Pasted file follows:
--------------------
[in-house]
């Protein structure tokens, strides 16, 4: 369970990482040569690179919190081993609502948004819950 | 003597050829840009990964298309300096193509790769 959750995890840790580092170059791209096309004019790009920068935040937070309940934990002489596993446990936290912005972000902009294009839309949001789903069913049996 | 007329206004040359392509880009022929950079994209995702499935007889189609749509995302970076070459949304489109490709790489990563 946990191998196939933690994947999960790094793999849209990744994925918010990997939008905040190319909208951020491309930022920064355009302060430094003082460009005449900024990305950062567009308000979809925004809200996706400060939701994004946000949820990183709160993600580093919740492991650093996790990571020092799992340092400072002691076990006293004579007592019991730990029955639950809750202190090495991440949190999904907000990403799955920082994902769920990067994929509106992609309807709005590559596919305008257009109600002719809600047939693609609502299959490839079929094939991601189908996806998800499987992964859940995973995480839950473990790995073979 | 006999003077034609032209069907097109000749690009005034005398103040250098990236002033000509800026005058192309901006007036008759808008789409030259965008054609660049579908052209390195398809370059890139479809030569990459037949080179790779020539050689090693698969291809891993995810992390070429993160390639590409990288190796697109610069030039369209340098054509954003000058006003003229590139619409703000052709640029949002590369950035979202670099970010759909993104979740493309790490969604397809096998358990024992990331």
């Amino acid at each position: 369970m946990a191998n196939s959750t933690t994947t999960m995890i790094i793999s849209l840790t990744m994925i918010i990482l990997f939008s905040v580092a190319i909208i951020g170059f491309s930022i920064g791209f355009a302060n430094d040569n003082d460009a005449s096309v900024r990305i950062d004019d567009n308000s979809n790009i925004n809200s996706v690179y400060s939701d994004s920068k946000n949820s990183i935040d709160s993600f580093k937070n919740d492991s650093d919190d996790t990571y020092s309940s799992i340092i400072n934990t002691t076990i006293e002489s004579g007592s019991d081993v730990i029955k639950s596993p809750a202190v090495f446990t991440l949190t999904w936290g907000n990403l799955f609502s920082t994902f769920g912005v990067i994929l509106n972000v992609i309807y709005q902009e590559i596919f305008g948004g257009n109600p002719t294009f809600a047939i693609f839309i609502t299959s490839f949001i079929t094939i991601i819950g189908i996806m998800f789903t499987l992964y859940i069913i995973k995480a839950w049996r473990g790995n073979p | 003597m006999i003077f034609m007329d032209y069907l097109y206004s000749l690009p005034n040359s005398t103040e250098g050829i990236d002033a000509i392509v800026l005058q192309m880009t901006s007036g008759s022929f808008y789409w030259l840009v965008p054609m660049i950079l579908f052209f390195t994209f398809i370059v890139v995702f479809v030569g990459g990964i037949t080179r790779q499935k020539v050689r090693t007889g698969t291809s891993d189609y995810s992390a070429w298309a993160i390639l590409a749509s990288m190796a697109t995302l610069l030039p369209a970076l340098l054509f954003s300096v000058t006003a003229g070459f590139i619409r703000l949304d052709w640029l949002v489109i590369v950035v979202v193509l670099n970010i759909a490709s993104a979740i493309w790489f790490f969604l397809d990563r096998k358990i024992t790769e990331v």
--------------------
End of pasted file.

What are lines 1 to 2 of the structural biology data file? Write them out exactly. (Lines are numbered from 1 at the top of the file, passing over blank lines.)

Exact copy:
[in-house]
């Protein structure tokens, strides 16, 4: 369970990482040569690179919190081993609502948004819950 | 003597050829840009990964298309300096193509790769 959750995890840790580092170059791209096309004019790009920068935040937070309940934990002489596993446990936290912005972000902009294009839309949001789903069913049996 | 007329206004040359392509880009022929950079994209995702499935007889189609749509995302970076070459949304489109490709790489990563 946990191998196939933690994947999960790094793999849209990744994925918010990997939008905040190319909208951020491309930022920064355009302060430094003082460009005449900024990305950062567009308000979809925004809200996706400060939701994004946000949820990183709160993600580093919740492991650093996790990571020092799992340092400072002691076990006293004579007592019991730990029955639950809750202190090495991440949190999904907000990403799955920082994902769920990067994929509106992609309807709005590559596919305008257009109600002719809600047939693609609502299959490839079929094939991601189908996806998800499987992964859940995973995480839950473990790995073979 | 006999003077034609032209069907097109000749690009005034005398103040250098990236002033000509800026005058192309901006007036008759808008789409030259965008054609660049579908052209390195398809370059890139479809030569990459037949080179790779020539050689090693698969291809891993995810992390070429993160390639590409990288190796697109610069030039369209340098054509954003000058006003003229590139619409703000052709640029949002590369950035979202670099970010759909993104979740493309790490969604397809096998358990024992990331």